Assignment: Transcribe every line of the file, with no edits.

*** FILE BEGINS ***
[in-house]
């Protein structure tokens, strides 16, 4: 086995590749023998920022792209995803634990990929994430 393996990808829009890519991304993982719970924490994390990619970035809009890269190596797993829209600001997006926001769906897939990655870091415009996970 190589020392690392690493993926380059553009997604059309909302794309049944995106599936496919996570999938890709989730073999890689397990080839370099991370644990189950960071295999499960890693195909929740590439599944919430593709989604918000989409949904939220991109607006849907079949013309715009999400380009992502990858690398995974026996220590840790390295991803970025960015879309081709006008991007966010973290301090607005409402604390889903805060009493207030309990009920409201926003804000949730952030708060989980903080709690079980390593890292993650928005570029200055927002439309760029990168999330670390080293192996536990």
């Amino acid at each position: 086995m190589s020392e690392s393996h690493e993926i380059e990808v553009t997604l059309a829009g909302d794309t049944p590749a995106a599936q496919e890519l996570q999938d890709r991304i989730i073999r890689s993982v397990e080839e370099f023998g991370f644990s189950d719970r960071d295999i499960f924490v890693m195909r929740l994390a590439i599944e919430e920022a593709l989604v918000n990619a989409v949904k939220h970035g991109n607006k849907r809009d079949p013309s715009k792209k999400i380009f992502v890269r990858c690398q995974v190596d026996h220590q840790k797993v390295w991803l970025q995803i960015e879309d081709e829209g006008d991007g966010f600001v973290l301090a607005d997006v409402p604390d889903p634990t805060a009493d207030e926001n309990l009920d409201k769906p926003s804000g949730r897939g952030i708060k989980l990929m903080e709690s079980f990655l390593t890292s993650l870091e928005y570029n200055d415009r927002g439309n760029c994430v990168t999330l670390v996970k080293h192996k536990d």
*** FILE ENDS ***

[in-house]
């Protein structure tokens, strides 16, 4: 086995590749023998920022792209995803634990990929994430 393996990808829009890519991304993982719970924490994390990619970035809009890269190596797993829209600001997006926001769906897939990655870091415009996970 190589020392690392690493993926380059553009997604059309909302794309049944995106599936496919996570999938890709989730073999890689397990080839370099991370644990189950960071295999499960890693195909929740590439599944919430593709989604918000989409949904939220991109607006849907079949013309715009999400380009992502990858690398995974026996220590840790390295991803970025960015879309081709006008991007966010973290301090607005409402604390889903805060009493207030309990009920409201926003804000949730952030708060989980903080709690079980390593890292993650928005570029200055927002439309760029990168999330670390080293192996536990």
């Amino acid at each position: 086995m190589s020392e690392s393996h690493e993926i380059e990808v553009t997604l059309a829009g909302d794309t049944p590749a995106a599936q496919e890519l996570q999938d890709r991304i989730i073999r890689s993982v397990e080839e370099f023998g991370f644990s189950d719970r960071d295999i499960f924490v890693m195909r929740l994390a590439i599944e919430e920022a593709l989604v918000n990619a989409v949904k939220h970035g991109n607006k849907r809009d079949p013309s715009k792209k999400i380009f992502v890269r990858c690398q995974v190596d026996h220590q840790k797993v390295w991803l970025q995803i960015e879309d081709e829209g006008d991007g966010f600001v973290l301090a607005d997006v409402p604390d889903p634990t805060a009493d207030e926001n309990l009920d409201k769906p926003s804000g949730r897939g952030i708060k989980l990929m903080e709690s079980f990655l390593t890292s993650l870091e928005y570029n200055d415009r927002g439309n760029c994430v990168t999330l670390v996970k080293h192996k536990d």